American Folklife Center collections documenting Armenians represent the diversity of their expressive culture. The majority of materials found in American Folklife Center collections document the culture of ethnic Armenians of the diaspora and their descendants, that is, Armenians who fled Ottoman Turkey as a result of the genocide and deportations during World War I. The collections include early recordings of first generation refugees. Among these unique collections are documentation of crafts in Armenia by folklorist Nancy Sweezy; a collection of field recordings of Armenian tales and songs by Susie Hoogasian Villa and Thelma G. James; documentation of an Armenian school, part of the American Folklife Center's Ethnic Heritage and Language Schools in America Project Collection; and recordings of music and song from first generation Armenian immigrants from Turkey made by folklorist Sidney Robertson Cowell (described further below)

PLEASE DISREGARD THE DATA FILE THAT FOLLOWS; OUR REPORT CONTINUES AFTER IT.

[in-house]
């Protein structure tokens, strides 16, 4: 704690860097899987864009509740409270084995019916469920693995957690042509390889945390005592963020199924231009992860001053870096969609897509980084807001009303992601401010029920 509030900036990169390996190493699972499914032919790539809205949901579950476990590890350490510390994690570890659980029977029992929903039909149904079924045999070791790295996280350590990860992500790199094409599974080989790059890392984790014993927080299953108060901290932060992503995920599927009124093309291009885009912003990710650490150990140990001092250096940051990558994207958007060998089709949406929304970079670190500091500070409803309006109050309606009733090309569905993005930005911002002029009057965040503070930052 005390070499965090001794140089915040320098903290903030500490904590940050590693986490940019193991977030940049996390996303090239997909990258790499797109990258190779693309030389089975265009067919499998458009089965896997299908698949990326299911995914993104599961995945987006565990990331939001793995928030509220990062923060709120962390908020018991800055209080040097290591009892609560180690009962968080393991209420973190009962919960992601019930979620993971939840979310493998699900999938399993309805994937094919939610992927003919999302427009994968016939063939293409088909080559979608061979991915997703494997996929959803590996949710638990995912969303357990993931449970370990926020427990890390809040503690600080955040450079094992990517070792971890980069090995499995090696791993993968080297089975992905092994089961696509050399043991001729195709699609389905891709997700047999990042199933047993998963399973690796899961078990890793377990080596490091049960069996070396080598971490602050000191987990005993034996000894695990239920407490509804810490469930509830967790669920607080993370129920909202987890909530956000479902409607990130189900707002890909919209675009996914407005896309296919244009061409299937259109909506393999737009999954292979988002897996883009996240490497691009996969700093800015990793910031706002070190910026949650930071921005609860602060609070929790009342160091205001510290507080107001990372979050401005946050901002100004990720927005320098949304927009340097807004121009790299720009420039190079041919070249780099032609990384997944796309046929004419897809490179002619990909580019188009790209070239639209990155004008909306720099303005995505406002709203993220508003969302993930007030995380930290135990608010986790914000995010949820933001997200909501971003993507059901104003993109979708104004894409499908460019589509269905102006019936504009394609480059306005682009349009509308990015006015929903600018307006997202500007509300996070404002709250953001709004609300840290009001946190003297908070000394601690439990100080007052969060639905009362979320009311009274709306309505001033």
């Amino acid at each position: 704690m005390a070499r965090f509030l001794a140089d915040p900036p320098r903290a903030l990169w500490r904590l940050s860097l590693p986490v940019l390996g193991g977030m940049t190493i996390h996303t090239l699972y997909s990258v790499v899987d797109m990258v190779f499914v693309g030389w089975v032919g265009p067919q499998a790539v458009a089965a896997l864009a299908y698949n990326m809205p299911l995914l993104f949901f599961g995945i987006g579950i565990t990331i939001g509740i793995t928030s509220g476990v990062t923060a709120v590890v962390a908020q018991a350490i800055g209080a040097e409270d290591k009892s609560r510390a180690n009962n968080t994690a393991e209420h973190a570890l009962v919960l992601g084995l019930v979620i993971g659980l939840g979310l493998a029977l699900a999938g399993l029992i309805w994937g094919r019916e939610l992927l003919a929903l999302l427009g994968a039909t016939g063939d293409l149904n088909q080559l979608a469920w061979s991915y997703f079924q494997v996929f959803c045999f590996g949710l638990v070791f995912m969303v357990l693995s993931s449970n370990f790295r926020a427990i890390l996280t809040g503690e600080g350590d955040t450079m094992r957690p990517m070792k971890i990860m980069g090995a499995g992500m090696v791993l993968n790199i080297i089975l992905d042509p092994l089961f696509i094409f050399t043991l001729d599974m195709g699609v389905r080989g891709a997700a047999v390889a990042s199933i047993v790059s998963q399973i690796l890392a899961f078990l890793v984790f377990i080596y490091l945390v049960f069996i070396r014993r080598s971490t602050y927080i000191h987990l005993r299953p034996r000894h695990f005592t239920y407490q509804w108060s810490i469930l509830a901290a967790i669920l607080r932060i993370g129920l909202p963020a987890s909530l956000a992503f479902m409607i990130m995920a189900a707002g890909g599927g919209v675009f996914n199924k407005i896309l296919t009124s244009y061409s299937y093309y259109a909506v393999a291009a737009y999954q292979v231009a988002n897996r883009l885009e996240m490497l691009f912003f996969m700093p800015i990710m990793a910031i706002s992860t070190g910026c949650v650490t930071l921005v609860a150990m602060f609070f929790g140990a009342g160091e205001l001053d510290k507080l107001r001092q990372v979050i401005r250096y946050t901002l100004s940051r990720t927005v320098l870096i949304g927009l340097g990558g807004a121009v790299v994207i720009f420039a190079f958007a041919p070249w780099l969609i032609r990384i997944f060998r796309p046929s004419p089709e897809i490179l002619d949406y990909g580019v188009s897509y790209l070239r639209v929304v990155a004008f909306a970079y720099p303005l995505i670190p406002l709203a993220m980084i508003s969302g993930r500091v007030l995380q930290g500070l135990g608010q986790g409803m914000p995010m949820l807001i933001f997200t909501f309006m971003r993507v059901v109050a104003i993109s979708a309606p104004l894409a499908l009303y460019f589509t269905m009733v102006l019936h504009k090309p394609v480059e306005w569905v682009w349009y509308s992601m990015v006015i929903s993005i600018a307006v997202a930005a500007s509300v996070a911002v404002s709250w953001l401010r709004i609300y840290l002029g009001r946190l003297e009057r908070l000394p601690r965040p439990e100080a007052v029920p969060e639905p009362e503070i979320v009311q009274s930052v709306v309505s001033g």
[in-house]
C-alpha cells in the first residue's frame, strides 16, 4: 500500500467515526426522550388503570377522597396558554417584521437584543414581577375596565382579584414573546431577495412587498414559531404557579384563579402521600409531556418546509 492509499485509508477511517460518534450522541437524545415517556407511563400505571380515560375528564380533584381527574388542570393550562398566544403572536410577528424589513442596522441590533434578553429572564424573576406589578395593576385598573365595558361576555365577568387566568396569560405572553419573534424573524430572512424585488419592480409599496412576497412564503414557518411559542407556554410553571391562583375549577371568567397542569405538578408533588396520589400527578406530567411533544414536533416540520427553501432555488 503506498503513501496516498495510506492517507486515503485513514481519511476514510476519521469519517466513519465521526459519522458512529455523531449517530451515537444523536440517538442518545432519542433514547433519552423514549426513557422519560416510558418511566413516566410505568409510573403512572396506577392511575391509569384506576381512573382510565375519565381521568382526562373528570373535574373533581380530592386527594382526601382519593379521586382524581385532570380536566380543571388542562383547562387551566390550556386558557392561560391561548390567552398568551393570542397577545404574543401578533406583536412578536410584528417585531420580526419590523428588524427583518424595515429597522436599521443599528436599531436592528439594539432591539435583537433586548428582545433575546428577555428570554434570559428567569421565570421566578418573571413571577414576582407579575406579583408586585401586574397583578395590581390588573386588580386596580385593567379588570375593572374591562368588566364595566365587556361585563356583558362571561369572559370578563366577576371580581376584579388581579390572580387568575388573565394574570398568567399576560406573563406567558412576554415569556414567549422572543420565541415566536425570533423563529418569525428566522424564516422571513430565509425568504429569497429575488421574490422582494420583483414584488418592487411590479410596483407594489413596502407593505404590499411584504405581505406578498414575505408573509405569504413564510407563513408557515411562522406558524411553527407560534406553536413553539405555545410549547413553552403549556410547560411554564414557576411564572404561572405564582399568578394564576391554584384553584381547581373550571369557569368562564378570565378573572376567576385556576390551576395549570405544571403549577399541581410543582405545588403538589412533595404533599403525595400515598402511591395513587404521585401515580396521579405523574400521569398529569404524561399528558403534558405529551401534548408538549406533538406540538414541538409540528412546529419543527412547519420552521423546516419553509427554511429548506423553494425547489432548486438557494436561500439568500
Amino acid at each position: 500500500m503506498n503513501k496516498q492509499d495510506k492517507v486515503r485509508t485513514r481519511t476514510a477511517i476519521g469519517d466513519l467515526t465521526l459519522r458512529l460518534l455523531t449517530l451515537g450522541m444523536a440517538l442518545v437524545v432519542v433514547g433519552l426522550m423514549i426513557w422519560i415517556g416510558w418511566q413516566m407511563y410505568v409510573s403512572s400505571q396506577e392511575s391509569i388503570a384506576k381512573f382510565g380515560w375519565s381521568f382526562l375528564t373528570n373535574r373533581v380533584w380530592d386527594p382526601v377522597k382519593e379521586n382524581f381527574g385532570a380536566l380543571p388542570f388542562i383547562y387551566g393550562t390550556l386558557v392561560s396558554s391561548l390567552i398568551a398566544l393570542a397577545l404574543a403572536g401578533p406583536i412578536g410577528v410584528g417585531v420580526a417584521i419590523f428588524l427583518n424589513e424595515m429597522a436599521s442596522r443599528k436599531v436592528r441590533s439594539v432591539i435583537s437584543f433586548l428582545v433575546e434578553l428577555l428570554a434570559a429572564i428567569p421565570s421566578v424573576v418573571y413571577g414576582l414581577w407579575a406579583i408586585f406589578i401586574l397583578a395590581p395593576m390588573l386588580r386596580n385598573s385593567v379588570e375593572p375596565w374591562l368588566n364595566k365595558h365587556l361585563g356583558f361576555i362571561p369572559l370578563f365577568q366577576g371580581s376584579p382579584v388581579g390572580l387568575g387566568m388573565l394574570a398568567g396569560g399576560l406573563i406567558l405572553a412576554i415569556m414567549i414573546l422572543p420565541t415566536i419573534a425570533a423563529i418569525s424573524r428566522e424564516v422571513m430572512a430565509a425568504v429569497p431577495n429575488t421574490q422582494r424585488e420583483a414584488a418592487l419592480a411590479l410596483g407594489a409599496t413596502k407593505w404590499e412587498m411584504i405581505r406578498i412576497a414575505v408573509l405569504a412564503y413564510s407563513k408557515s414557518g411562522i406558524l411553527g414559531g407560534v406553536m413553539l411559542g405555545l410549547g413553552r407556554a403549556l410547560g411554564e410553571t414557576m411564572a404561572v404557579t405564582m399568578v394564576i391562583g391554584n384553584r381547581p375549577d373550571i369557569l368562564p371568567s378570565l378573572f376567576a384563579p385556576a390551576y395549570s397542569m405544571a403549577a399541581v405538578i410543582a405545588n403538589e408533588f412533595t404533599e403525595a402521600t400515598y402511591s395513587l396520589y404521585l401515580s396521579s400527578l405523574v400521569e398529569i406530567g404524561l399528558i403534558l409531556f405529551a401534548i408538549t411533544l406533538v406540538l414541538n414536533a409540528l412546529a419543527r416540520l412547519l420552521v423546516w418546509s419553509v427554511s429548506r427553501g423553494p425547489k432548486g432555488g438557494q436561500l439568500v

This online presentation, California Gold: Northern California Folk Music from the Thirties, comprises 35 hours of folk music recorded in 12 languages representing numerous ethnic groups and 185 musicians. It includes sound recordings, still photographs of the performers, drawings of folk instruments, and written documentation from a variety of European ethnic and English- and Spanish-speaking communities in northern California in the 1930s. The collection includes documentation of Armenian immigrants, including music and song, technical drawings of instruments, as well as photographs of performers and their instruments.
The following materials link to fuller bibliographic information in the Library of Congress Online Catalog. Links to digital content are provided when available.
Al. Spendiaryan Qanon Ensemble performs music on the qanon, a string instrument played in much of the Middle East, Maghreb, West Africa, Central Asia, and southeastern regions of Europe. This concert is presented in association with the 2018 Smithsonian Folklife Festival. (Event date: June 26, 2018)